Some of my students do not feel well today.
The school nurse tells me a stomach bug is going around. I make a mental note to swipe the desks with Clorox wipes.
One student asks if she can call home this morning. Her face is pale.
"Of course," I tell her.
"Everything," she says.
She calls home, and her grandfather promises to pick her up. I know her family. I am sure her grandma will have a soft pillow and blanket on the couch, ready for her when she gets home. Perhaps her grandma will set a folding tray next to the couch, with a glass of crushed ice and Sprite and a red and white striped straw. The TV remote control or a favorite book will be on the folding tray.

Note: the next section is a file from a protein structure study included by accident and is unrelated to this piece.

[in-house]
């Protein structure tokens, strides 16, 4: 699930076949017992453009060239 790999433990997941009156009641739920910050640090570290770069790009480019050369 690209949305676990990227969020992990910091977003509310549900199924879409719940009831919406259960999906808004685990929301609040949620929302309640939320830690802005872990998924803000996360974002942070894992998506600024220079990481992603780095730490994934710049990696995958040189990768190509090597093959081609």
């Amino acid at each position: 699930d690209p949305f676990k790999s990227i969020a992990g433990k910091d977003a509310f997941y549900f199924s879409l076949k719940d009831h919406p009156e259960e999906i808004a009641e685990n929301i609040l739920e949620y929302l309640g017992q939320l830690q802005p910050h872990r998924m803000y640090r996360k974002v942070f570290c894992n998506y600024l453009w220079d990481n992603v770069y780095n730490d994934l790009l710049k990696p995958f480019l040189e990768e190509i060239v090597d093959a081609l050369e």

Her grandma will take her temperature even though the school nurse has already done so, reporting to the grandfather that it was 100 degrees exactly. Her grandma will take it again, just to be sure. She will give her liquid Tylenol, even though the girl is old enough to try to swallow a tablet. Why make a difficult day any harder?
Later today, if the girl feels up to it, her grandma will make her clear soup or cherry Jell-O. The house will be quiet. Her grandfather's cool hand will press against her forehead while she's sleeping, checking to see if the temperature has gone down. Her grandma will tuck the blanket around her shoulders.
After the girl calls home, the rest of us watch as she gathers her folders, her jacket, her lunchbox.
"Feel better!" I say.
We feel bad that she is sick; but some kids, I know, would trade places with her in a heartbeat. One student, across the room, looks equally pale. He lays his head on his folded arms.
He doesn't even ask to call home.